I want to mention a fourth problem, which is not technically a flavour mechanic but which is exacerbated by this multiplicity of flavour mechanics. As mentioned before, a Fading Suns goal number is attribute plus skill, plus modifiers from situational or flavour mechanics. This results in a lot more addition than the plain attribute plus skill mechanism. Figure in, say, a wound modifier, an accent and a passion modifier, and you've gone from one addition to four. This causes genuine problems as people try to keep track of the numbers in their heads. (Worse, alone of all modifiers, accents modify the die roll instead of the goal number. So you have to keep track of which modifiers to apply where.) This is particularly frustrating because the modifiers do not affect the quality of a success, only the goal number; so the modifiers don't matter unless they would change your die roll from a success to a failure or vice versa. If your base goal is 13 and you roll a 2 -- or an 18 -- all those calculations to work out if your net goal was 9 or 10 were unnecessary.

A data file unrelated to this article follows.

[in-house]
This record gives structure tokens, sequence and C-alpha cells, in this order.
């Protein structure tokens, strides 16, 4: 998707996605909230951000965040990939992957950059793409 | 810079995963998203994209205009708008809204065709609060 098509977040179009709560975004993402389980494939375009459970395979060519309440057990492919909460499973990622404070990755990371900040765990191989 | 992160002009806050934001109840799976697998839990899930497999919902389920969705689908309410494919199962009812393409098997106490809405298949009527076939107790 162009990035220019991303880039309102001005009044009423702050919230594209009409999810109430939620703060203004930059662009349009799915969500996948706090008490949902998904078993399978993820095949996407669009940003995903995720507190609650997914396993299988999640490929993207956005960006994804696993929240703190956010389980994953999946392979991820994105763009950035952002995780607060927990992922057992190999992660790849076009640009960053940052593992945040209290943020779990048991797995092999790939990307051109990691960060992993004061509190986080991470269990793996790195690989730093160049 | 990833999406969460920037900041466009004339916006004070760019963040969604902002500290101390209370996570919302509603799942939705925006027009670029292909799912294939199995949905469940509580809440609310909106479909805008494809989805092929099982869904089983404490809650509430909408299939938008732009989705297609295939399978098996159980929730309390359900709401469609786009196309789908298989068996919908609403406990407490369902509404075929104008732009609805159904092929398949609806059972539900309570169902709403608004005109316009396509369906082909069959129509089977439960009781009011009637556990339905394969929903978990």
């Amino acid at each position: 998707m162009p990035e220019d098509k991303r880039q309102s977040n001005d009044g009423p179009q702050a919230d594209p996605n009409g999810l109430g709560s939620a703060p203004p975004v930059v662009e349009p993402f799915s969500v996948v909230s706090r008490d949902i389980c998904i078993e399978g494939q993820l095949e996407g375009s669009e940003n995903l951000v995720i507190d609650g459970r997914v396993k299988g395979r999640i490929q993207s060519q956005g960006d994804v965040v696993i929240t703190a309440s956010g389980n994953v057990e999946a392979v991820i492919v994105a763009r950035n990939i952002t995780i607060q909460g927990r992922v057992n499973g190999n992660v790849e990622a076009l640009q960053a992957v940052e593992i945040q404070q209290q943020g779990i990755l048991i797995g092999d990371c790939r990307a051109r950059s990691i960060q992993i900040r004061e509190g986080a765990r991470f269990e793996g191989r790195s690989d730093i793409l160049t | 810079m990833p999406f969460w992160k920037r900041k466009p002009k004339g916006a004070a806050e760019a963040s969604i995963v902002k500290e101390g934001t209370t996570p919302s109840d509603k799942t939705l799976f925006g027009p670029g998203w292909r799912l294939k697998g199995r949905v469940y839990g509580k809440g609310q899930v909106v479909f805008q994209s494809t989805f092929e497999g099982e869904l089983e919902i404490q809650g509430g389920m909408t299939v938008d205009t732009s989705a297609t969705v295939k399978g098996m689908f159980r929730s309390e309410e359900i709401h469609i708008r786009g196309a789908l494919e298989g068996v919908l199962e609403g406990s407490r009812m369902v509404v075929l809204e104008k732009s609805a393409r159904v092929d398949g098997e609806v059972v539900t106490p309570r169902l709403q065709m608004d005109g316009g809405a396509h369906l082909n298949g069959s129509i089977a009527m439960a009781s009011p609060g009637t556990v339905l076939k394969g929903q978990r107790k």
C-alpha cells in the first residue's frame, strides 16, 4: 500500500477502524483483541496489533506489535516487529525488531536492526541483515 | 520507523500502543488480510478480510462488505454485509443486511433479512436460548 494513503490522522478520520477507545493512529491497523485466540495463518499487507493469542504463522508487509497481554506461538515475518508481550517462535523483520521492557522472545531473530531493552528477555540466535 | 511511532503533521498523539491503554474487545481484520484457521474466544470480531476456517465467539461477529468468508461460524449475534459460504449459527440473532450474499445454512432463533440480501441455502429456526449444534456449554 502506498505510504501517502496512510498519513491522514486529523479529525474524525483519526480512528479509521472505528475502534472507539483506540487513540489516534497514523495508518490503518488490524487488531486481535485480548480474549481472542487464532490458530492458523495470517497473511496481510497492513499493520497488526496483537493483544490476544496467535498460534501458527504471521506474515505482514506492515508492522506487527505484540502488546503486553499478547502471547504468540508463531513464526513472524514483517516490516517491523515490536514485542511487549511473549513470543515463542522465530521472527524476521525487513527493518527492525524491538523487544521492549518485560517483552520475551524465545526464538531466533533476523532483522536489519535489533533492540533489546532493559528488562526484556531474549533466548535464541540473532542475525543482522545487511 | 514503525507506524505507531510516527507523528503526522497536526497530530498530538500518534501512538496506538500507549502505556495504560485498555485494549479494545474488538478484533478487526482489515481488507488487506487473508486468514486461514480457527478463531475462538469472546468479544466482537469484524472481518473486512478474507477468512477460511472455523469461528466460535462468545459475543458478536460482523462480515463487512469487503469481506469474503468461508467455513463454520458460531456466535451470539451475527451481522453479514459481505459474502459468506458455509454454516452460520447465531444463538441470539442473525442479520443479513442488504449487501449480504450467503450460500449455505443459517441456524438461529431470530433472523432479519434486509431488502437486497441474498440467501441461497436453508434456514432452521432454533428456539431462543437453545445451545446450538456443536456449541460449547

The net result of all this is that Fading Suns is, mechanically, an extremely tedious experience. (This is not to say that any given Fading Suns game is doomed to tedium. I'm greatly enjoying the one I'm in.) The heavy use of well-meant but badly-designed flavour mechanics, ombined with other infelicities such as poor character sheet layout and unpredictable skills lists, make every roll in Fading Suns a potential source of disruption; worse, the more tense and critical the moment, the more likely the disruptive mechanics are to intervene. Flavour promotes engagement and immersion; mechanics disrupt engagement and immersion. Mechanics that purport to introduce flavour need to be examined with great care to determine that their cost does not exceed their payoff. Fading Suns' flavour mechanics fail this test particularly badly, but they're far from alone.
Yes, Warhammer Fantasy Roleplay's critical hit system, I'm looking at you...
October 07, 2006
Dr Who advent calendar
Ian McDonald: "I hope the Christmas Day window opens on a Dalek exterminating the Holy Family."